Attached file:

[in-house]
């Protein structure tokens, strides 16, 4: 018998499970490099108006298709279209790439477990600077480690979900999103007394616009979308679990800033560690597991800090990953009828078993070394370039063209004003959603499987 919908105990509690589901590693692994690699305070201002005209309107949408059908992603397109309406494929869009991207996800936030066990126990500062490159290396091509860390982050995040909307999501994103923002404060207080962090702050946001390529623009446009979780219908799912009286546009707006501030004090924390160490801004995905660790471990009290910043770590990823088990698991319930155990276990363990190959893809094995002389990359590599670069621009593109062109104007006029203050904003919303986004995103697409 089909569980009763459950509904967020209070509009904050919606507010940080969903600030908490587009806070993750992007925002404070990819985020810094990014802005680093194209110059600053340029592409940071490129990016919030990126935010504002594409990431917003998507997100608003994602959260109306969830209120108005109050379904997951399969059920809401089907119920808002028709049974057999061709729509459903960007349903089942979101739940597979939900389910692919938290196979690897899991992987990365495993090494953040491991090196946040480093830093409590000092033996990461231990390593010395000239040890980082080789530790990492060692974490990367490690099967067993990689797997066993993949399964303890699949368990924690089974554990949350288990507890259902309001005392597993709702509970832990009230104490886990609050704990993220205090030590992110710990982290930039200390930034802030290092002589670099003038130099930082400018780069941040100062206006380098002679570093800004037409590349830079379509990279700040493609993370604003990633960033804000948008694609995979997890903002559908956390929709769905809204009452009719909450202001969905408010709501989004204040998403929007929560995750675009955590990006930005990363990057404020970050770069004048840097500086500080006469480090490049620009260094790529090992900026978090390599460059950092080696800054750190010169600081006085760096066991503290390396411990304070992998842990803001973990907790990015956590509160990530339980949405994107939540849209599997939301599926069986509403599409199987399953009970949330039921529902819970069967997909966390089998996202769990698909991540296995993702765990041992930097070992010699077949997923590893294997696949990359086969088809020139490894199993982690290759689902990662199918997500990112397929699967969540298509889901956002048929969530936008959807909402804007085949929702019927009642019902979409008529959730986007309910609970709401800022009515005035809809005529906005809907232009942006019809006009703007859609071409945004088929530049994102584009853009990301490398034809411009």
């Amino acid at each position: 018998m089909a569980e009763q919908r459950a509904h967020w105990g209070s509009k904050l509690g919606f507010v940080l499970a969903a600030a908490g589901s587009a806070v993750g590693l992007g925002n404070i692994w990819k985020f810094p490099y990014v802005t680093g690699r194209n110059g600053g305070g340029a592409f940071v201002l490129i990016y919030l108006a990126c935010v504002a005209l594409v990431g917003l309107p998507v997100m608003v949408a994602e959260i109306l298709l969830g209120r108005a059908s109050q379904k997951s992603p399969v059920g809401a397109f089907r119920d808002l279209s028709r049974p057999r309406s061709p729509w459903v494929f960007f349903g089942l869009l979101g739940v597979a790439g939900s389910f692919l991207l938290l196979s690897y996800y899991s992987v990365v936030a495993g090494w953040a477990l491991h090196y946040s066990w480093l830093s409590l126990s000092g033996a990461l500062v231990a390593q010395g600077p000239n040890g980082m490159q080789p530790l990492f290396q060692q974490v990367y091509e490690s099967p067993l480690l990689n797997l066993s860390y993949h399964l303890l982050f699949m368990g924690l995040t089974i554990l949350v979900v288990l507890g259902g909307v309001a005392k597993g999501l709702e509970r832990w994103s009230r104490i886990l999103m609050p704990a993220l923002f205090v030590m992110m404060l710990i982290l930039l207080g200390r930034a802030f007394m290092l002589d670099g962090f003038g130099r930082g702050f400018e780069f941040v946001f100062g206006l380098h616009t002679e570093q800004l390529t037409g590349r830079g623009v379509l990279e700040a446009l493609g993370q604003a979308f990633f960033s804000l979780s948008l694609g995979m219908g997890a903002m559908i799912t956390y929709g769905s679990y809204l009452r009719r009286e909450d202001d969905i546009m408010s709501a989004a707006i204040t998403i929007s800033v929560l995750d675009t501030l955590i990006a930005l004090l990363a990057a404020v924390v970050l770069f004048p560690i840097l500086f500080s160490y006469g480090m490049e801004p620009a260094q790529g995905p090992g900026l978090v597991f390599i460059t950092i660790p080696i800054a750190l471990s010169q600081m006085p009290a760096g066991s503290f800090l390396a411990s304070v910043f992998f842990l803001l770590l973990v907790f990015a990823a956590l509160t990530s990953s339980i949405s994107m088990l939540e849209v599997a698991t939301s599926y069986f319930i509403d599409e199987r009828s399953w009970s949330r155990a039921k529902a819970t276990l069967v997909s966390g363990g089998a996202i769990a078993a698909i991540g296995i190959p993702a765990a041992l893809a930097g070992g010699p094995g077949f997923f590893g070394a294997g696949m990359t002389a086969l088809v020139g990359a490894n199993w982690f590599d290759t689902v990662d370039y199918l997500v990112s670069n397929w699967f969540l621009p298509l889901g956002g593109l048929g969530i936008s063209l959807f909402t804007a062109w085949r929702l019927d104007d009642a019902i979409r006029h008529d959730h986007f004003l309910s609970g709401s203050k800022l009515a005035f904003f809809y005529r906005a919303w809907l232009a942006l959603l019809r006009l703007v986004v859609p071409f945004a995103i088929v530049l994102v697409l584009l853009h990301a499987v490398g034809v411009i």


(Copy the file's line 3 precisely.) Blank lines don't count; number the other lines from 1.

């Amino acid at each position: 018998m089909a569980e009763q919908r459950a509904h967020w105990g209070s509009k904050l509690g919606f507010v940080l499970a969903a600030a908490g589901s587009a806070v993750g590693l992007g925002n404070i692994w990819k985020f810094p490099y990014v802005t680093g690699r194209n110059g600053g305070g340029a592409f940071v201002l490129i990016y919030l108006a990126c935010v504002a005209l594409v990431g917003l309107p998507v997100m608003v949408a994602e959260i109306l298709l969830g209120r108005a059908s109050q379904k997951s992603p399969v059920g809401a397109f089907r119920d808002l279209s028709r049974p057999r309406s061709p729509w459903v494929f960007f349903g089942l869009l979101g739940v597979a790439g939900s389910f692919l991207l938290l196979s690897y996800y899991s992987v990365v936030a495993g090494w953040a477990l491991h090196y946040s066990w480093l830093s409590l126990s000092g033996a990461l500062v231990a390593q010395g600077p000239n040890g980082m490159q080789p530790l990492f290396q060692q974490v990367y091509e490690s099967p067993l480690l990689n797997l066993s860390y993949h399964l303890l982050f699949m368990g924690l995040t089974i554990l949350v979900v288990l507890g259902g909307v309001a005392k597993g999501l709702e509970r832990w994103s009230r104490i886990l999103m609050p704990a993220l923002f205090v030590m992110m404060l710990i982290l930039l207080g200390r930034a802030f007394m290092l002589d670099g962090f003038g130099r930082g702050f400018e780069f941040v946001f100062g206006l380098h616009t002679e570093q800004l390529t037409g590349r830079g623009v379509l990279e700040a446009l493609g993370q604003a979308f990633f960033s804000l979780s948008l694609g995979m219908g997890a903002m559908i799912t956390y929709g769905s679990y809204l009452r009719r009286e909450d202001d969905i546009m408010s709501a989004a707006i204040t998403i929007s800033v929560l995750d675009t501030l955590i990006a930005l004090l990363a990057a404020v924390v970050l770069f004048p560690i840097l500086f500080s160490y006469g480090m490049e801004p620009a260094q790529g995905p090992g900026l978090v597991f390599i460059t950092i660790p080696i800054a750190l471990s010169q600081m006085p009290a760096g066991s503290f800090l390396a411990s304070v910043f992998f842990l803001l770590l973990v907790f990015a990823a956590l509160t990530s990953s339980i949405s994107m088990l939540e849209v599997a698991t939301s599926y069986f319930i509403d599409e199987r009828s399953w009970s949330r155990a039921k529902a819970t276990l069967v997909s966390g363990g089998a996202i769990a078993a698909i991540g296995i190959p993702a765990a041992l893809a930097g070992g010699p094995g077949f997923f590893g070394a294997g696949m990359t002389a086969l088809v020139g990359a490894n199993w982690f590599d290759t689902v990662d370039y199918l997500v990112s670069n397929w699967f969540l621009p298509l889901g956002g593109l048929g969530i936008s063209l959807f909402t804007a062109w085949r929702l019927d104007d009642a019902i979409r006029h008529d959730h986007f004003l309910s609970g709401s203050k800022l009515a005035f904003f809809y005529r906005a919303w809907l232009a942006l959603l019809r006009l703007v986004v859609p071409f945004a995103i088929v530049l994102v697409l584009l853009h990301a499987v490398g034809v411009i």